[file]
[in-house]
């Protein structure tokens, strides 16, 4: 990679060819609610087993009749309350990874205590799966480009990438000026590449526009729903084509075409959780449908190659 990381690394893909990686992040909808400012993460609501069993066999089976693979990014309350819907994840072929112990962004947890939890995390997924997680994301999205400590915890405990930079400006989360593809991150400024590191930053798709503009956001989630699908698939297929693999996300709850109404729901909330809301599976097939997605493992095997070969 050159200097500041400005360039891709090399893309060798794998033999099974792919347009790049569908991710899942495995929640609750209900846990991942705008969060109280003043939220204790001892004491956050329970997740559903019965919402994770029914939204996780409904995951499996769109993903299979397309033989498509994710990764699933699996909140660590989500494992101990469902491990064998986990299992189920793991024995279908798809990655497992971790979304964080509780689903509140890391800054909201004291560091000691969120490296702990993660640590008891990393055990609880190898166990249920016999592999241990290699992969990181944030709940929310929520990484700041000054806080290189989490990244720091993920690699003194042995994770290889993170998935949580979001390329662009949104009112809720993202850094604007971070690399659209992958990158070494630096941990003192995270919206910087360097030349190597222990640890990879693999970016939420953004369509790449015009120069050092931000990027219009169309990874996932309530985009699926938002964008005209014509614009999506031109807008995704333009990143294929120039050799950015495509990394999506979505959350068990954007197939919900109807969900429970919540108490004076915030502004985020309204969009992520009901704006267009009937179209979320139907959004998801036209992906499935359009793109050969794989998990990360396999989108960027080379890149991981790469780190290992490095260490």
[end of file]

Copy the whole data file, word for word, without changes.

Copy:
[in-house]
């Protein structure tokens, strides 16, 4: 990679060819609610087993009749309350990874205590799966480009990438000026590449526009729903084509075409959780449908190659 990381690394893909990686992040909808400012993460609501069993066999089976693979990014309350819907994840072929112990962004947890939890995390997924997680994301999205400590915890405990930079400006989360593809991150400024590191930053798709503009956001989630699908698939297929693999996300709850109404729901909330809301599976097939997605493992095997070969 050159200097500041400005360039891709090399893309060798794998033999099974792919347009790049569908991710899942495995929640609750209900846990991942705008969060109280003043939220204790001892004491956050329970997740559903019965919402994770029914939204996780409904995951499996769109993903299979397309033989498509994710990764699933699996909140660590989500494992101990469902491990064998986990299992189920793991024995279908798809990655497992971790979304964080509780689903509140890391800054909201004291560091000691969120490296702990993660640590008891990393055990609880190898166990249920016999592999241990290699992969990181944030709940929310929520990484700041000054806080290189989490990244720091993920690699003194042995994770290889993170998935949580979001390329662009949104009112809720993202850094604007971070690399659209992958990158070494630096941990003192995270919206910087360097030349190597222990640890990879693999970016939420953004369509790449015009120069050092931000990027219009169309990874996932309530985009699926938002964008005209014509614009999506031109807008995704333009990143294929120039050799950015495509990394999506979505959350068990954007197939919900109807969900429970919540108490004076915030502004985020309204969009992520009901704006267009009937179209979320139907959004998801036209992906499935359009793109050969794989998990990360396999989108960027080379890149991981790469780190290992490095260490």